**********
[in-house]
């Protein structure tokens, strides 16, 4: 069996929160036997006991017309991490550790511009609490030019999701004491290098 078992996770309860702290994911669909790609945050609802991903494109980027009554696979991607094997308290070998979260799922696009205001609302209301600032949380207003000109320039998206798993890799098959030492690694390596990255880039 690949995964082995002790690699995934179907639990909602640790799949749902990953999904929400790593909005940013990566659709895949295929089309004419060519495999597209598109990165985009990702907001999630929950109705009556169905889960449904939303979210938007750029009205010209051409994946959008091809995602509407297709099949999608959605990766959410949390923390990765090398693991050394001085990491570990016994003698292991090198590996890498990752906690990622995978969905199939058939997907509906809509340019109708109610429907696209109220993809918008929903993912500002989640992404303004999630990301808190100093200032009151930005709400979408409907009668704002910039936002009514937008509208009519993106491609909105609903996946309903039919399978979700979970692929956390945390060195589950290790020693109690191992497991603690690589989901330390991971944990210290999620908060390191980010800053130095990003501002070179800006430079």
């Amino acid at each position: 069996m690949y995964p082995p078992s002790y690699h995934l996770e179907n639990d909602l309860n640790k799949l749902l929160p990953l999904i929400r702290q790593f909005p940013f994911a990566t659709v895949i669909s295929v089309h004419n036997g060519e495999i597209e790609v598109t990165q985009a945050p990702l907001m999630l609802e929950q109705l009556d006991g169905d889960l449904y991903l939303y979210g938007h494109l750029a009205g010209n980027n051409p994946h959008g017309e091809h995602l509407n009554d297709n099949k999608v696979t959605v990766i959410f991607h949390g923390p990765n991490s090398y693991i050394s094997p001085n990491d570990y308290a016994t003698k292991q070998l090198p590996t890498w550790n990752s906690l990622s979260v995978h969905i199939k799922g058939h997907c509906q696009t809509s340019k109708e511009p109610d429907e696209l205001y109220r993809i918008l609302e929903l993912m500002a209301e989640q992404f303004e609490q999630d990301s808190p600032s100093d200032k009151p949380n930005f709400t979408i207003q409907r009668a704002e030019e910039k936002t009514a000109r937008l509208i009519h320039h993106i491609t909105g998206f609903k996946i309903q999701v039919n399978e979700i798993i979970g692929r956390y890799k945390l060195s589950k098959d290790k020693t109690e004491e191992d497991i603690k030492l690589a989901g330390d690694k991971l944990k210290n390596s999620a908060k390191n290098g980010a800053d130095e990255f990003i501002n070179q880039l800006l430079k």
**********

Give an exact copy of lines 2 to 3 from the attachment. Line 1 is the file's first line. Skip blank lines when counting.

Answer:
């Protein structure tokens, strides 16, 4: 069996929160036997006991017309991490550790511009609490030019999701004491290098 078992996770309860702290994911669909790609945050609802991903494109980027009554696979991607094997308290070998979260799922696009205001609302209301600032949380207003000109320039998206798993890799098959030492690694390596990255880039 690949995964082995002790690699995934179907639990909602640790799949749902990953999904929400790593909005940013990566659709895949295929089309004419060519495999597209598109990165985009990702907001999630929950109705009556169905889960449904939303979210938007750029009205010209051409994946959008091809995602509407297709099949999608959605990766959410949390923390990765090398693991050394001085990491570990016994003698292991090198590996890498990752906690990622995978969905199939058939997907509906809509340019109708109610429907696209109220993809918008929903993912500002989640992404303004999630990301808190100093200032009151930005709400979408409907009668704002910039936002009514937008509208009519993106491609909105609903996946309903039919399978979700979970692929956390945390060195589950290790020693109690191992497991603690690589989901330390991971944990210290999620908060390191980010800053130095990003501002070179800006430079």
């Amino acid at each position: 069996m690949y995964p082995p078992s002790y690699h995934l996770e179907n639990d909602l309860n640790k799949l749902l929160p990953l999904i929400r702290q790593f909005p940013f994911a990566t659709v895949i669909s295929v089309h004419n036997g060519e495999i597209e790609v598109t990165q985009a945050p990702l907001m999630l609802e929950q109705l009556d006991g169905d889960l449904y991903l939303y979210g938007h494109l750029a009205g010209n980027n051409p994946h959008g017309e091809h995602l509407n009554d297709n099949k999608v696979t959605v990766i959410f991607h949390g923390p990765n991490s090398y693991i050394s094997p001085n990491d570990y308290a016994t003698k292991q070998l090198p590996t890498w550790n990752s906690l990622s979260v995978h969905i199939k799922g058939h997907c509906q696009t809509s340019k109708e511009p109610d429907e696209l205001y109220r993809i918008l609302e929903l993912m500002a209301e989640q992404f303004e609490q999630d990301s808190p600032s100093d200032k009151p949380n930005f709400t979408i207003q409907r009668a704002e030019e910039k936002t009514a000109r937008l509208i009519h320039h993106i491609t909105g998206f609903k996946i309903q999701v039919n399978e979700i798993i979970g692929r956390y890799k945390l060195s589950k098959d290790k020693t109690e004491e191992d497991i603690k030492l690589a989901g330390d690694k991971l944990k210290n390596s999620a908060k390191n290098g980010a800053d130095e990255f990003i501002n070179q880039l800006l430079k």